"We firmly recognize that the umma [nation] of Muhammad is a nation whose destiny is independent of its leaders, no matter how great," said American-born al-Shabaab commander Omar Hammami about the death of Osama bin Laden. For terrorists like Hammami, ending the life of bin Laden hasn't ended the jihad against America.
His statements match the mantra echoing across jihadi forums, as branches of al-Qaida and its allies pledge new terror attacks. Although bin Laden may be dead, the jihad lives on.
Putting aside the rhetoric, al-Qaida is not an anarchist group, despite the loose connection between its regional branches. As long as al-Qaida lacks a clear central leader, it risks being lost in unending attacks without reason. That's contrary to the group's desire to establish a new Caliphate or at least oust the West from Muslim lands.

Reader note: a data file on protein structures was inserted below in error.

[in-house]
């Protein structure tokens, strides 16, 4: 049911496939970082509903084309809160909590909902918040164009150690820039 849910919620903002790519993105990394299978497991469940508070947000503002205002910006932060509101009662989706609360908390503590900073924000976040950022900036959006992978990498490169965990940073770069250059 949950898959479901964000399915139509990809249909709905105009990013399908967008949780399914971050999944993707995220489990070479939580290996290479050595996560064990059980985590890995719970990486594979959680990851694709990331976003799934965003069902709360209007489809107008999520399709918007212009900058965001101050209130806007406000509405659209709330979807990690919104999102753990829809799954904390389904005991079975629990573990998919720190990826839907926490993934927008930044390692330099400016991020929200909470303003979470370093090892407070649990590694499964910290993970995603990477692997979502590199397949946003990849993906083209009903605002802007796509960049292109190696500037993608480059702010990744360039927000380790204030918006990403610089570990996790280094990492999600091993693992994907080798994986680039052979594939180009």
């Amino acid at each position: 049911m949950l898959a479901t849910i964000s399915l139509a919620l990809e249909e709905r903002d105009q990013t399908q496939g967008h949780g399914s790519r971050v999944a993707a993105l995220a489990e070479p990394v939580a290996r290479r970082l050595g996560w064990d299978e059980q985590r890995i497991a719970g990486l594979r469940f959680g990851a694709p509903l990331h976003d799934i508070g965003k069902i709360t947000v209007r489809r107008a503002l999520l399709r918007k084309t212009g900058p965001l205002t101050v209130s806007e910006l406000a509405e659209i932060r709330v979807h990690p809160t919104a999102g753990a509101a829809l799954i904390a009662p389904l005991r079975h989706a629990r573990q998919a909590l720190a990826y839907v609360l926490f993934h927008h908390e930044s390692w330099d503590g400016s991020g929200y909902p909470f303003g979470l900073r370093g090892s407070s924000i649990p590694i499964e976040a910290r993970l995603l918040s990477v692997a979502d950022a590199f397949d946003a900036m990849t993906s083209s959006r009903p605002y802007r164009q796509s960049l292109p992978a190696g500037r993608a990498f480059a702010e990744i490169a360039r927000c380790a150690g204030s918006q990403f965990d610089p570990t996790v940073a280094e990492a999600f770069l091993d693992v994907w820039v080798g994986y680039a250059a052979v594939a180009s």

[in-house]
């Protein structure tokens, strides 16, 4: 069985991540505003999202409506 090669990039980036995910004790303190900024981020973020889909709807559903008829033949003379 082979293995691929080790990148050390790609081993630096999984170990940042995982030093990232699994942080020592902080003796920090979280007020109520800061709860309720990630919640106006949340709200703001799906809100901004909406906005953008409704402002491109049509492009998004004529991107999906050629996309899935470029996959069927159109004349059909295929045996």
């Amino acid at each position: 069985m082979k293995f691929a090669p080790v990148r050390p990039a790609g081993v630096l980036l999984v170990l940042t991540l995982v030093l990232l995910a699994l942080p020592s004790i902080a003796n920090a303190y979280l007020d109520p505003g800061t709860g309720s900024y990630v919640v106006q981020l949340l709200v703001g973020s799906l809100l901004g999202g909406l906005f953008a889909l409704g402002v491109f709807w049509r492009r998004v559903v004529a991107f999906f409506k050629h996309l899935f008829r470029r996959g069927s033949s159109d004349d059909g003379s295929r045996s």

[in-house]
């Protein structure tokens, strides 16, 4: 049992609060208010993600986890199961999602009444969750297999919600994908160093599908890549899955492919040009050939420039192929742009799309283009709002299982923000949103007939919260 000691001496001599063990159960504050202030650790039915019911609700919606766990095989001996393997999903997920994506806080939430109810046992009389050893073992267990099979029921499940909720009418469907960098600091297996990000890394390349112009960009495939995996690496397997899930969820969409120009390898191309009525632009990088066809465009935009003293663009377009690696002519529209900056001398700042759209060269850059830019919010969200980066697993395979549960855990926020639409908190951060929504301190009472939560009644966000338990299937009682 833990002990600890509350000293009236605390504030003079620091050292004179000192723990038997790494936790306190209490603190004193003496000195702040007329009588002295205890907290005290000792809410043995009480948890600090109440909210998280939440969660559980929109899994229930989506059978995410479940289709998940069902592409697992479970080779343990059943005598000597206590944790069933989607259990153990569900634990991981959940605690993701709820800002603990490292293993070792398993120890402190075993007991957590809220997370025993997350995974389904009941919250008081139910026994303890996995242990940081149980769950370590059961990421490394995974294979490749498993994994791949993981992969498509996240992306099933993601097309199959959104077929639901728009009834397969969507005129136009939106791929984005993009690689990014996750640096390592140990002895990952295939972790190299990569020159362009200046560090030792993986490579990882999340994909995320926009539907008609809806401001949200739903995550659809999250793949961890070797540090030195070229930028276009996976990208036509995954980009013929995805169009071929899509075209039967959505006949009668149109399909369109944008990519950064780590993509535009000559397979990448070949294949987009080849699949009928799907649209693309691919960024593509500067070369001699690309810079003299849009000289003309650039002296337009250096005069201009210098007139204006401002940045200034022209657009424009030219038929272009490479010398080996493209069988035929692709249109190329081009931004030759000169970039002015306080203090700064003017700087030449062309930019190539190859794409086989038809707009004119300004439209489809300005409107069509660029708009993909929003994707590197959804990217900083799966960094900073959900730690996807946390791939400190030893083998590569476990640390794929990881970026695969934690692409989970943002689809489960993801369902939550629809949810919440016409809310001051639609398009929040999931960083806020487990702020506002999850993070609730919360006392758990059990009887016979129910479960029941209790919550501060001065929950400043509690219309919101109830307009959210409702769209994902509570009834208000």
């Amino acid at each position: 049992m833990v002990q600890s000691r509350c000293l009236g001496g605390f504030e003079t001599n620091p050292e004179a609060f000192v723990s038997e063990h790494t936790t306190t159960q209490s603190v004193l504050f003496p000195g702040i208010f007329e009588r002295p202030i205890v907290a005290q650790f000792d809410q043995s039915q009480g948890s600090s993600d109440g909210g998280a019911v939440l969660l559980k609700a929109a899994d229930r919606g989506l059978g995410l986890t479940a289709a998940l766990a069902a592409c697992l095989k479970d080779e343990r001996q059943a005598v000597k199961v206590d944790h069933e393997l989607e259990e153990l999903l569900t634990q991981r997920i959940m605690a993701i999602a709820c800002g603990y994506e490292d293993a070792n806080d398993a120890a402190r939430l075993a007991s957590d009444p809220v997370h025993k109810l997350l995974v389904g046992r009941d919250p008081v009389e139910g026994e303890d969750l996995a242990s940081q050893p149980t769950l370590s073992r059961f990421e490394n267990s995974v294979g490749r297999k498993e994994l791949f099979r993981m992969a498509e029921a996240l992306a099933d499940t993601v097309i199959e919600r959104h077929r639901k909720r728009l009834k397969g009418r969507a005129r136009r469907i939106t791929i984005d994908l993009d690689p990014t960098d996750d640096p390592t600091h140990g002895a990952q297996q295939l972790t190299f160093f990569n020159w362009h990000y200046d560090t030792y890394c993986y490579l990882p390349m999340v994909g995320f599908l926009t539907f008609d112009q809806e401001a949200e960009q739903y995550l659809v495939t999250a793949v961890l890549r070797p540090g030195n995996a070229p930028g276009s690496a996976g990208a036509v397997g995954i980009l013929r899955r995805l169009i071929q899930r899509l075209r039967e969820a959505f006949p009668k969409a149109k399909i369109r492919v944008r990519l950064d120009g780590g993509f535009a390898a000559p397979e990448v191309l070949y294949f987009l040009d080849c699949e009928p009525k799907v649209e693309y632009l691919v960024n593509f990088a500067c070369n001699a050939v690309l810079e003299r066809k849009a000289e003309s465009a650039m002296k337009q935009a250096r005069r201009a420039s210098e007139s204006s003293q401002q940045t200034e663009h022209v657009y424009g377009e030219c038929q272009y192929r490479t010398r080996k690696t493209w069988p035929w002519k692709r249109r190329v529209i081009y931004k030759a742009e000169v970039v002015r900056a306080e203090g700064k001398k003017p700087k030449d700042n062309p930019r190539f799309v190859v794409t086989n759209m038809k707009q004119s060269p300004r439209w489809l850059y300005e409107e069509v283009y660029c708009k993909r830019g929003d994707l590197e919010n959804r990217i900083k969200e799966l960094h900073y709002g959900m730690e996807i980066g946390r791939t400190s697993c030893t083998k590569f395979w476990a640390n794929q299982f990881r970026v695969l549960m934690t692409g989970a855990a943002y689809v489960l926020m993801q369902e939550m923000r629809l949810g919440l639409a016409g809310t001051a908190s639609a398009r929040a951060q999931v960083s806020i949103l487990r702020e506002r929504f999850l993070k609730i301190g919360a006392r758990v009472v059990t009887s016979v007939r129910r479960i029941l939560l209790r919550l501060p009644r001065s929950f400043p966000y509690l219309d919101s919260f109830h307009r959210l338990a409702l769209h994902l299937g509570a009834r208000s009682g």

Rule by al-Qaida's Shura Council, the consultative body of the Pakistani/Afghani branch, remains a strong possibility in the short term. But in the long term, jihadi groups will look to a single leader or emir, to set policy and direct the organization. If that doesn't happen, the scattered al-Qaida branches that we know today will have little to unify them.
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